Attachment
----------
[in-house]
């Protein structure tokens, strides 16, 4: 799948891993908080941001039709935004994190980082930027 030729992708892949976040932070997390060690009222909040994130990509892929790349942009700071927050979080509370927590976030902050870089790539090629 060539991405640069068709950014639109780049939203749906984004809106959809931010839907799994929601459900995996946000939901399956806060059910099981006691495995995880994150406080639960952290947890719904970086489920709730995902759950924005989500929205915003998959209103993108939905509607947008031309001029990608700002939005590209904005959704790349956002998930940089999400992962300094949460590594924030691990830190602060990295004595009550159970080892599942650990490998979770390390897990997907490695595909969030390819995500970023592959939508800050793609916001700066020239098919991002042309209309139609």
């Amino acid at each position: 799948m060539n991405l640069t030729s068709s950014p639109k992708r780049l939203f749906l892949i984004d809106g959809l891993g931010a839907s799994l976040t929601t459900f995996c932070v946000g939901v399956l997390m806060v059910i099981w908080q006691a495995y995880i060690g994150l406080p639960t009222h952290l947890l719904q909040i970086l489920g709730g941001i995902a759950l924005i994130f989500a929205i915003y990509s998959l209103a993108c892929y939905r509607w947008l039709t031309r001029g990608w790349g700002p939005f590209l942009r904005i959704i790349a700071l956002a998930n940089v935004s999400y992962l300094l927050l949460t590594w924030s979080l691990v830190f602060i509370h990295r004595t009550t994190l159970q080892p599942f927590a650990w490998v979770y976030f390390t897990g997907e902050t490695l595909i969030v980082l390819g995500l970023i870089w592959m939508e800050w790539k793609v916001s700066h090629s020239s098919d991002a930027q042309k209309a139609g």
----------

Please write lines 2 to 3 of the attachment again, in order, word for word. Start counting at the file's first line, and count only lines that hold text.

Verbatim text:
């Protein structure tokens, strides 16, 4: 799948891993908080941001039709935004994190980082930027 030729992708892949976040932070997390060690009222909040994130990509892929790349942009700071927050979080509370927590976030902050870089790539090629 060539991405640069068709950014639109780049939203749906984004809106959809931010839907799994929601459900995996946000939901399956806060059910099981006691495995995880994150406080639960952290947890719904970086489920709730995902759950924005989500929205915003998959209103993108939905509607947008031309001029990608700002939005590209904005959704790349956002998930940089999400992962300094949460590594924030691990830190602060990295004595009550159970080892599942650990490998979770390390897990997907490695595909969030390819995500970023592959939508800050793609916001700066020239098919991002042309209309139609």
């Amino acid at each position: 799948m060539n991405l640069t030729s068709s950014p639109k992708r780049l939203f749906l892949i984004d809106g959809l891993g931010a839907s799994l976040t929601t459900f995996c932070v946000g939901v399956l997390m806060v059910i099981w908080q006691a495995y995880i060690g994150l406080p639960t009222h952290l947890l719904q909040i970086l489920g709730g941001i995902a759950l924005i994130f989500a929205i915003y990509s998959l209103a993108c892929y939905r509607w947008l039709t031309r001029g990608w790349g700002p939005f590209l942009r904005i959704i790349a700071l956002a998930n940089v935004s999400y992962l300094l927050l949460t590594w924030s979080l691990v830190f602060i509370h990295r004595t009550t994190l159970q080892p599942f927590a650990w490998v979770y976030f390390t897990g997907e902050t490695l595909i969030v980082l390819g995500l970023i870089w592959m939508e800050w790539k793609v916001s700066h090629s020239s098919d991002a930027q042309k209309a139609g």